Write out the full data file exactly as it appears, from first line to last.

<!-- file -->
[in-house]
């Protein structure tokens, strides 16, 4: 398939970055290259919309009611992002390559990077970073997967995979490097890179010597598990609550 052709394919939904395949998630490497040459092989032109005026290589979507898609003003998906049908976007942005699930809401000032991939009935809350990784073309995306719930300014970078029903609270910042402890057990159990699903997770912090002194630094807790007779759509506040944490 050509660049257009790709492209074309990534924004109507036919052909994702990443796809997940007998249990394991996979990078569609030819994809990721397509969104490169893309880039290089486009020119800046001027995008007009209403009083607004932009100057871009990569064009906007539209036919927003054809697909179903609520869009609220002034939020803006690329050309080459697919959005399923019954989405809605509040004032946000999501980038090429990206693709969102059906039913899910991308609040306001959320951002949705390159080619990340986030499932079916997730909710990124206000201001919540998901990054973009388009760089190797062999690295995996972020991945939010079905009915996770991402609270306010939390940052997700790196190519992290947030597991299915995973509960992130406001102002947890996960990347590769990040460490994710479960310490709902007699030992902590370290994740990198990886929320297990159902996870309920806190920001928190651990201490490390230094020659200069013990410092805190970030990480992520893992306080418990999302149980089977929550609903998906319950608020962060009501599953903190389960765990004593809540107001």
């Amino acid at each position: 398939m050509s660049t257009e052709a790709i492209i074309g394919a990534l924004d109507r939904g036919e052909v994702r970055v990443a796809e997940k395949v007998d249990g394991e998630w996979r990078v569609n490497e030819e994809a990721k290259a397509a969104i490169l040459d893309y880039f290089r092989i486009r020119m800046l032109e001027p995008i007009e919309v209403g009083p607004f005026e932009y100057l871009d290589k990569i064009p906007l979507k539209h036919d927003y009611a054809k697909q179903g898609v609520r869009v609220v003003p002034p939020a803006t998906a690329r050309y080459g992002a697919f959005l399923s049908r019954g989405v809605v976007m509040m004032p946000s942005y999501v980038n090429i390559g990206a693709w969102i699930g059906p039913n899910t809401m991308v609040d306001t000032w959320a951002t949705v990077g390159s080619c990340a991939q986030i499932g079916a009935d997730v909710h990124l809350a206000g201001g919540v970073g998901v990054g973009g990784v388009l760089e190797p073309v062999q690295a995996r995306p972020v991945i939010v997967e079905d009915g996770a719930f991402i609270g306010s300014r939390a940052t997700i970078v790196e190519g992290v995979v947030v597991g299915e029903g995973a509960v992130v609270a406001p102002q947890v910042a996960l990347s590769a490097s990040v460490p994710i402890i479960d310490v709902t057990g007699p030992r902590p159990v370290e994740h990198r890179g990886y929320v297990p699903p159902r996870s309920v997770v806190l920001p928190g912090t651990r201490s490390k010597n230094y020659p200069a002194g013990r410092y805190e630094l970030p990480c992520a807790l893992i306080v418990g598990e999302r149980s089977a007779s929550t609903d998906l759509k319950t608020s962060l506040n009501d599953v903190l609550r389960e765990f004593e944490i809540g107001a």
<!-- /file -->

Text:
[in-house]
């Protein structure tokens, strides 16, 4: 398939970055290259919309009611992002390559990077970073997967995979490097890179010597598990609550 052709394919939904395949998630490497040459092989032109005026290589979507898609003003998906049908976007942005699930809401000032991939009935809350990784073309995306719930300014970078029903609270910042402890057990159990699903997770912090002194630094807790007779759509506040944490 050509660049257009790709492209074309990534924004109507036919052909994702990443796809997940007998249990394991996979990078569609030819994809990721397509969104490169893309880039290089486009020119800046001027995008007009209403009083607004932009100057871009990569064009906007539209036919927003054809697909179903609520869009609220002034939020803006690329050309080459697919959005399923019954989405809605509040004032946000999501980038090429990206693709969102059906039913899910991308609040306001959320951002949705390159080619990340986030499932079916997730909710990124206000201001919540998901990054973009388009760089190797062999690295995996972020991945939010079905009915996770991402609270306010939390940052997700790196190519992290947030597991299915995973509960992130406001102002947890996960990347590769990040460490994710479960310490709902007699030992902590370290994740990198990886929320297990159902996870309920806190920001928190651990201490490390230094020659200069013990410092805190970030990480992520893992306080418990999302149980089977929550609903998906319950608020962060009501599953903190389960765990004593809540107001």
């Amino acid at each position: 398939m050509s660049t257009e052709a790709i492209i074309g394919a990534l924004d109507r939904g036919e052909v994702r970055v990443a796809e997940k395949v007998d249990g394991e998630w996979r990078v569609n490497e030819e994809a990721k290259a397509a969104i490169l040459d893309y880039f290089r092989i486009r020119m800046l032109e001027p995008i007009e919309v209403g009083p607004f005026e932009y100057l871009d290589k990569i064009p906007l979507k539209h036919d927003y009611a054809k697909q179903g898609v609520r869009v609220v003003p002034p939020a803006t998906a690329r050309y080459g992002a697919f959005l399923s049908r019954g989405v809605v976007m509040m004032p946000s942005y999501v980038n090429i390559g990206a693709w969102i699930g059906p039913n899910t809401m991308v609040d306001t000032w959320a951002t949705v990077g390159s080619c990340a991939q986030i499932g079916a009935d997730v909710h990124l809350a206000g201001g919540v970073g998901v990054g973009g990784v388009l760089e190797p073309v062999q690295a995996r995306p972020v991945i939010v997967e079905d009915g996770a719930f991402i609270g306010s300014r939390a940052t997700i970078v790196e190519g992290v995979v947030v597991g299915e029903g995973a509960v992130v609270a406001p102002q947890v910042a996960l990347s590769a490097s990040v460490p994710i402890i479960d310490v709902t057990g007699p030992r902590p159990v370290e994740h990198r890179g990886y929320v297990p699903p159902r996870s309920v997770v806190l920001p928190g912090t651990r201490s490390k010597n230094y020659p200069a002194g013990r410092y805190e630094l970030p990480c992520a807790l893992i306080v418990g598990e999302r149980s089977a007779s929550t609903d998906l759509k319950t608020s962060l506040n009501d599953v903190l609550r389960e765990f004593e944490i809540g107001a």